Review: The Fortress in Orion

Posted: February 19, 2016 by in Books We Hate (1/5 single_star) Meta: Mike Resnick, Science Fiction

I’d missed this book in the lineup of new Science Fiction, and honestly hadn’t thought to look, but was reminded about it when the second book in this series showed up in a new batch of books to read. The relatively short page count and the fact that it was only number two in the series prompted me to pick up this book first so that I wouldn’t be ignorant going into number two. As it turns out though, I needn’t have worried overly much. By way of resurrecting an old review method of mine, here is this book in ten words:

Military man and operatives waltz through mission to supplant dictator.

Immediately after reading it, I read the first few chapters of book two, and I’m having a very difficult time believing that the first eight words of that book’s ten-word summary wouldn’t be identical. Setting that opinion aside for now though, here’s the skinny on this one.

THE FORTRESS IN ORION (Amazon) is the first in a new series of books written by Mike Resnick. Apparently Pyr had enjoyed the ride through the Weird West books (EBR Archive) well enough that they signed Resnick on for another row, and this is what came of it.

The setup for the novel is interesting enough. Colonel Nathan Pretorius is lying in a hospital bed, recovering after having narrowly avoided not staying dead during both his most recent military operation and subsequent surgeries to save his life. His superior shows up and gives him the rundown for his next mission despite the fact that Pretorius still has healing to do. The Democracy has been at war with an alien coalition for decades now, and there’s finally a means to end it. Somehow, they’ve acquired a portion of the coalition leader’s DNA. They replicated an exact copy of him two years ago, and he’s been training to take the place of the real alien leader ever since. Pretorius’s job (should he choose to accept it–har-har), is to replace the real alien leader with the much-friendlier clone and get out without being noticed.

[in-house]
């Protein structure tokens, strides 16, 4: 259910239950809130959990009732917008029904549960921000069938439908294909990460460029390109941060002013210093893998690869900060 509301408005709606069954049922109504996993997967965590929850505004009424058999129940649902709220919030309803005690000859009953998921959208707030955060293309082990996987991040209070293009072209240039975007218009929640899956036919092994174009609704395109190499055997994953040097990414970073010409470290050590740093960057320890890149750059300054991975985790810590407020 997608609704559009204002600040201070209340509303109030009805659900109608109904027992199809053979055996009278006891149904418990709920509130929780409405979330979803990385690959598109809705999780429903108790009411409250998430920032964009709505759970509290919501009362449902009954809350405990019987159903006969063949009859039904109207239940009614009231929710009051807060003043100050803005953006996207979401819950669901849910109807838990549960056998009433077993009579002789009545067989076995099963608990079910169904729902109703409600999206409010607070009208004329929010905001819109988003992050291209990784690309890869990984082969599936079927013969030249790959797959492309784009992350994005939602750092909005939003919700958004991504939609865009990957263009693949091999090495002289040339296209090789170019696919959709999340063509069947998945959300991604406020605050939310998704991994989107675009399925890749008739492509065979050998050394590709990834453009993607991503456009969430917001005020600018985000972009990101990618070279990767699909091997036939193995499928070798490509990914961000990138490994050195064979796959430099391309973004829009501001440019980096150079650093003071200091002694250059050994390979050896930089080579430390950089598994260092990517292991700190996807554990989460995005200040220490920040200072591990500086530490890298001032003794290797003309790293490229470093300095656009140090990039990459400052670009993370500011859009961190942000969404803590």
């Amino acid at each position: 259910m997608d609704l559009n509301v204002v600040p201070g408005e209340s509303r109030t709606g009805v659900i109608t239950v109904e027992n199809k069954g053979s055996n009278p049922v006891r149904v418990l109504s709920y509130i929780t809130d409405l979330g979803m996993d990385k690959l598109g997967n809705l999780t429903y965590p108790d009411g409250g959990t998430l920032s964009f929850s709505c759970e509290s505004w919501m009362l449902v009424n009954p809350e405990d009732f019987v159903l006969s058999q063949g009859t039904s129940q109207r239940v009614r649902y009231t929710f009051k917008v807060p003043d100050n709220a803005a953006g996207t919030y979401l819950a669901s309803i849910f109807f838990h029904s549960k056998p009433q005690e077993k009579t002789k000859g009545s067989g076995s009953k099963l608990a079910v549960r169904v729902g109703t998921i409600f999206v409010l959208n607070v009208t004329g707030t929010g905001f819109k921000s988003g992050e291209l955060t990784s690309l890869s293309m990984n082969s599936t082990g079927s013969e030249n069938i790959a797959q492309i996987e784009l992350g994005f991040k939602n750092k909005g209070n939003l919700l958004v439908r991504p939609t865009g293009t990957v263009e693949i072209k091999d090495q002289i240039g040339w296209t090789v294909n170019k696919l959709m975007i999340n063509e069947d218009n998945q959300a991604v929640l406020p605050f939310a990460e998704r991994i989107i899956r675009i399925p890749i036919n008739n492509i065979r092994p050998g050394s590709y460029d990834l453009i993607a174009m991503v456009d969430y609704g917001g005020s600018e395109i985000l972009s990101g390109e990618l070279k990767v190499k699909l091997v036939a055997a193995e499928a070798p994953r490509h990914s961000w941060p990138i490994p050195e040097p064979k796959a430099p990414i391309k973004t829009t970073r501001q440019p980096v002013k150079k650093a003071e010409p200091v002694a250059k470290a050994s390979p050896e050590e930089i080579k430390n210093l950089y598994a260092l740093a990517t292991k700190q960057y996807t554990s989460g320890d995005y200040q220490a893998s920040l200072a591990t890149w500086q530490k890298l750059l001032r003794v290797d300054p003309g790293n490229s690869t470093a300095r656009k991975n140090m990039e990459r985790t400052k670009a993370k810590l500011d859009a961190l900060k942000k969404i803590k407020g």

In THE FORTRESS IN ORION, military man and operatives waltz through the mission to supplant a dictator. Linear and without much merit.

If you’ve read Mike Resnick before then you know exactly what to expect from the story. It’s told mostly through dialogue, contains a large amount of corny humor, and is very low on the scale of complication. Scenes move from one planet to the next, each bringing another member to the team or anther piece of information, relevant or not. Characterization is almost nonexistent. What little characterization present is contained in a single scene where everyone is sitting around a table asking each other, “So, why did you come on this mission?” Ah, motivation in a bottle. How neat and tidy it all is. This was all pretty much on par with what I’d seen from Resnick before though. No surprises for me.

But the content of the story. Ugh. That’s a different situation entirely. Actual science is on the level of wish-fulfillment. Pretorius’s computer is a perfect example of that. Any question he has, that thing has the answer–no matter how esoteric or far-ranging the data might be. Description of the character’s surrounding comes meagre to none. Multiple characters, multiple times, say how bored they are. Never a good sign. They spend hours and hours passing time doing nothing while they wait for something to happen. Multiple times the team asks Pretorius what the plan is, and he says that he’s working on it or that he doesn’t want to say right now. Eventually they get tired of it and start snapping back at him. Surprise. Then, when they’re finally on the planet where they’re going to pull the switcharoo, instead of getting the least bit actiony like I expected it might, there’s only a lot more talking to robots to get them to tote the group around everywhere and allow them to complete the mission. Boooorrrring!

I’d be surprised if fans of Resnick’s books even like this one. It was completely empty and lacked any kind of possible soul. The cover quote says, “This is space opera at its best.” I can’t help but disagree in every way. It’s nothing like the best of anything, and finishing it pretty much made the chances of me picking up the sequel any time soon plummet straight into the basement of possibility.

  • Recommended Age: 14+
  • Language: A moderate amount of strong swearing
  • Violence: A couple individuals are killed, but violence is avoided for the most part
  • Sex: None

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